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Deaths On DC Streets Bring Calls For Enforcement | News

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Deaths On DC Streets Bring Calls For Enforcement
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WASHINGTON, DC (WUSA) -- A horrible toll on the streets of DC.

In the last year, 14 pedestrians and two bicyclists have been killed in encounters with cars and trucks. The reported injuries are far higher: 435 bicyclists and 755 pedestrians in 2010. Some of the victims complain the police have done far too little to stop the carnage.

We've told you before about Alice Swanson, the 22-year-old bicyclist crushed and killed in Dupont Circle by a garbage truck.
Her mother, and a parade of other witnesses, asked a DC Council committee for more rules, more cameras, and more penalties to protect pedestrians and bicyclists

A ghostly white bicycle chain is all the remains of the memorial that once marked the spot on Dupont Circle where Alice Swanson died. But her mother continues to wage a long campaign she hopes will protect more bicyclists from collisions on DC's streets. "There are no fender benders in vehicle-human collisions. It's hard steel against human flesh," Ruth Rowan told the hearing.

Despite the garbage truck driver's felony record, and a long history of accidents and traffic citations,  DC police concluded that Alice Swanson collided with the truck, somehow throwing her body up and over the hood and into the path of the front right tire.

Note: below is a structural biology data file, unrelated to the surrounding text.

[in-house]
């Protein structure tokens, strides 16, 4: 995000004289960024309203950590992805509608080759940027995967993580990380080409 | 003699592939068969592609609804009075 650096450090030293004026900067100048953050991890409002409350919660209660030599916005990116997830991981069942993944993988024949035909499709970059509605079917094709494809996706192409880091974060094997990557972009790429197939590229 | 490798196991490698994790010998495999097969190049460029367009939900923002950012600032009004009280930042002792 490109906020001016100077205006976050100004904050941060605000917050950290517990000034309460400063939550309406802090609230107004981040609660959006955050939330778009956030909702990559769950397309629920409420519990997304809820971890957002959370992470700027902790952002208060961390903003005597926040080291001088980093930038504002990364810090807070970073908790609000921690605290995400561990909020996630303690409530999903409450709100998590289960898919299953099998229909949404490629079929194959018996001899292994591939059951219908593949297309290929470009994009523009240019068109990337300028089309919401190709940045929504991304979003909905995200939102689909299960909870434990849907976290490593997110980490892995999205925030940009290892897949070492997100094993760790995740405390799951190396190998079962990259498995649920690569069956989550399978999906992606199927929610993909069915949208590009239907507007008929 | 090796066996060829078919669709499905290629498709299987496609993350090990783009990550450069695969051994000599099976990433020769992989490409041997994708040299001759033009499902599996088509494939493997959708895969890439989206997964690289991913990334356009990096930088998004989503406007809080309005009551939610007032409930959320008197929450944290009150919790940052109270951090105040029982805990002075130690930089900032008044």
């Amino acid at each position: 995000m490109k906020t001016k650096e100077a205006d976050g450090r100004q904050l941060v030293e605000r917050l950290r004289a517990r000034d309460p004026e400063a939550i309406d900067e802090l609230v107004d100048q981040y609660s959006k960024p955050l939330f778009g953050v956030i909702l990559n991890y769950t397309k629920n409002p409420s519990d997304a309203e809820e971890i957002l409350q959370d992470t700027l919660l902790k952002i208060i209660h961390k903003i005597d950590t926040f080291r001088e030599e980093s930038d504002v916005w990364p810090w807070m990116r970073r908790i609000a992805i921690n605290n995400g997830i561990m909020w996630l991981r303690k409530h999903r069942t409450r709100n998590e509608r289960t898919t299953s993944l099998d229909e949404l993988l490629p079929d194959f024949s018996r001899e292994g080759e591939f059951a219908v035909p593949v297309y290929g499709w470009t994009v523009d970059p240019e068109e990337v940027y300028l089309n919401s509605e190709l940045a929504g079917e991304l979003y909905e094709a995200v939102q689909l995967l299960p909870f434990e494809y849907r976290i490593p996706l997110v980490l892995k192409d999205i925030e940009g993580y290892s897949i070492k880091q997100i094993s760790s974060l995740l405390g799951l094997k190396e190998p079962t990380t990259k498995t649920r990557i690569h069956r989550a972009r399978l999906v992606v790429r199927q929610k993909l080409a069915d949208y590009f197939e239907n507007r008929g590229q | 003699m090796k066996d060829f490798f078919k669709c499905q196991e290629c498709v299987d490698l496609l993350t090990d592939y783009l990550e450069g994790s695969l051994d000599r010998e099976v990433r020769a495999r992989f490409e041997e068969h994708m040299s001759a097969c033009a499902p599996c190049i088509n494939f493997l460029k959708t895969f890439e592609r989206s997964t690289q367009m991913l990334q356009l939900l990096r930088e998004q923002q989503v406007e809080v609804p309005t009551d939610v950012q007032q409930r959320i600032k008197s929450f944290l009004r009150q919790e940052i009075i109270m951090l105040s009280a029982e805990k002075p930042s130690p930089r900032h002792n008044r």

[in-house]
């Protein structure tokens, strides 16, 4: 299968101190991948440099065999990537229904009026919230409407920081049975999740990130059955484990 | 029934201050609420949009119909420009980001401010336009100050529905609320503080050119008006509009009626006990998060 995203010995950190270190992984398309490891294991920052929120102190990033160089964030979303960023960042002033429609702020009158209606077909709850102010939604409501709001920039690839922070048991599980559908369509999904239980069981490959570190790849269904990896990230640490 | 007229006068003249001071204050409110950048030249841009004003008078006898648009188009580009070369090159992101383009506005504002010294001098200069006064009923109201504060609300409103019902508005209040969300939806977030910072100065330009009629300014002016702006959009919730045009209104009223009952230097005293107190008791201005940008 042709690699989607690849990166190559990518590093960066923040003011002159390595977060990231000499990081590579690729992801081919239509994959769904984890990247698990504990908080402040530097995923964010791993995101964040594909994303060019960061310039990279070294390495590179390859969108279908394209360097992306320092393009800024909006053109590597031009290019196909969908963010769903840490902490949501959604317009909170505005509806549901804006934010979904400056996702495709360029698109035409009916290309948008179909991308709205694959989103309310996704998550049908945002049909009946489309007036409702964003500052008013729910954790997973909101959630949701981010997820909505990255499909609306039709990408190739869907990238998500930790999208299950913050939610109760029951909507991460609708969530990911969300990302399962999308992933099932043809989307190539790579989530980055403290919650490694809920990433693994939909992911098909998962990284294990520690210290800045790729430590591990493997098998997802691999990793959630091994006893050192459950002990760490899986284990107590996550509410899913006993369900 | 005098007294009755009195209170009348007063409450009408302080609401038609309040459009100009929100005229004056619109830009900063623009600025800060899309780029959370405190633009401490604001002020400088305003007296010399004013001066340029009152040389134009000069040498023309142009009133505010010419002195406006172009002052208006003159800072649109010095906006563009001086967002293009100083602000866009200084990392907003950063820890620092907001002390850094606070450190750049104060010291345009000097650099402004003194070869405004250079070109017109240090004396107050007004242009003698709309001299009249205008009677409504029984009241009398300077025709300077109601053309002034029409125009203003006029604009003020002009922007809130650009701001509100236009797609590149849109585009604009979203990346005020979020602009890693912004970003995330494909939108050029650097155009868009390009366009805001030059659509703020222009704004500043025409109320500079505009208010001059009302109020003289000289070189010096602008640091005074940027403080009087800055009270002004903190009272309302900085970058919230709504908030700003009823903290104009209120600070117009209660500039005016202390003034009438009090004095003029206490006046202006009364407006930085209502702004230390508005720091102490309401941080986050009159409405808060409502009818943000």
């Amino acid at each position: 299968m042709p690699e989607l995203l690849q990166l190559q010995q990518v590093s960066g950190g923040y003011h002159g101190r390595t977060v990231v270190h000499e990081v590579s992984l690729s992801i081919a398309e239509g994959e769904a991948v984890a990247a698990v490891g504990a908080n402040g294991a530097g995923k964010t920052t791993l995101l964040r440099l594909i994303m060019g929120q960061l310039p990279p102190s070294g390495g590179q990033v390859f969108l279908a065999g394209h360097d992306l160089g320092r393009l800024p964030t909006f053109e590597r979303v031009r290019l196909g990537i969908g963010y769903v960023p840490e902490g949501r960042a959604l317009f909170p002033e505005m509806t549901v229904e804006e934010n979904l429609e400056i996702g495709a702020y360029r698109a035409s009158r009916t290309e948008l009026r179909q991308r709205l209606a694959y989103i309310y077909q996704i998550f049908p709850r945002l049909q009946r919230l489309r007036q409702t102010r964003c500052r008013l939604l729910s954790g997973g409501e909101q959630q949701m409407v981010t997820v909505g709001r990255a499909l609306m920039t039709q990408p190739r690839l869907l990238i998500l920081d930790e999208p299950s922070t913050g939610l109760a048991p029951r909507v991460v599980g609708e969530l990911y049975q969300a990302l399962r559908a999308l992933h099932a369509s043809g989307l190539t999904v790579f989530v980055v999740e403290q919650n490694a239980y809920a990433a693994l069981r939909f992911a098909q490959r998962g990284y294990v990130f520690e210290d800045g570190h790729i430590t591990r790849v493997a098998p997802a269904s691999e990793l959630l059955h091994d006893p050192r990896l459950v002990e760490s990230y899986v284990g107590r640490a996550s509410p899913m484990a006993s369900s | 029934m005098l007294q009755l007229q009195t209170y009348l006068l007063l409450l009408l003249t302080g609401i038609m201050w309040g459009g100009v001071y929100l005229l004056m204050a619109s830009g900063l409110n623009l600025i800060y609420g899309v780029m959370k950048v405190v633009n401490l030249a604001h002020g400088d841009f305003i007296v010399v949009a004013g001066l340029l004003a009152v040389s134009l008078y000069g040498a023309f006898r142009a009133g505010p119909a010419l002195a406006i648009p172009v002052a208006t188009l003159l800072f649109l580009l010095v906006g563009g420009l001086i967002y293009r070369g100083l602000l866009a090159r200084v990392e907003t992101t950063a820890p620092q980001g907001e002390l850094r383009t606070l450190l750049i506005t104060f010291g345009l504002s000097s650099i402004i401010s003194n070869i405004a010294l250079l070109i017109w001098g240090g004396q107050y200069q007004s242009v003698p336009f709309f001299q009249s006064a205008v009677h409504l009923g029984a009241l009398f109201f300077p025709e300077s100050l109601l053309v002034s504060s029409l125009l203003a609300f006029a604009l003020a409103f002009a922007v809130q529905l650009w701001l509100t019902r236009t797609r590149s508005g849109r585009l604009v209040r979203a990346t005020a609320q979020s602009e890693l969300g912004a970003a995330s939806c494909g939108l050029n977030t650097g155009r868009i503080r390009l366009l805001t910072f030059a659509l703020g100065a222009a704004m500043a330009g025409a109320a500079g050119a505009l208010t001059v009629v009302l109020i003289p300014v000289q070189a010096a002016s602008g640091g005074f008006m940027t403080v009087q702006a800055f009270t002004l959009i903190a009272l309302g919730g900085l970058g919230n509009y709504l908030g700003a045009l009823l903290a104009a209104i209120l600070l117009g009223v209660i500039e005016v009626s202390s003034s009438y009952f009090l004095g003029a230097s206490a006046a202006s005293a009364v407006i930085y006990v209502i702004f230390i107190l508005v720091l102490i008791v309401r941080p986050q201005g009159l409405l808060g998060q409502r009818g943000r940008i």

Critics say MPD investigators have a history and pattern of siding with drivers over bicyclists. "I can't tell you how terrible it is to lose a daughter in so senseless a way. To have the police falsely blame the victim is to be victimized twice," says Rowan.

Advocates say it appears the driver of a National Guard truck that crushed bicyclist Constance Holden was never cited either.
"The National Guard said that they were sorry. But that is all that's happened," says David Alpert of greatergreaterwas.

Councilman Phil Mendelson says he's surprised too: "How could it be that this was ok? That in essence it was the bicyclist's fault?"

Bicyclists do have their critics. "Mostly very dangerous," a cabbie told me on Pennsylvania Ave, NW in front of city hall at the Wilson Building. "They don't stay in the bike lane."

Bicyclists say one solution is simply better enforcement -- more tickets for things like distracted driving. A leader of the police union says that's a good idea, but complains there are just too few officers on the streets to handle it.

Written by Bruce Leshan
9News Now & wusa9.com

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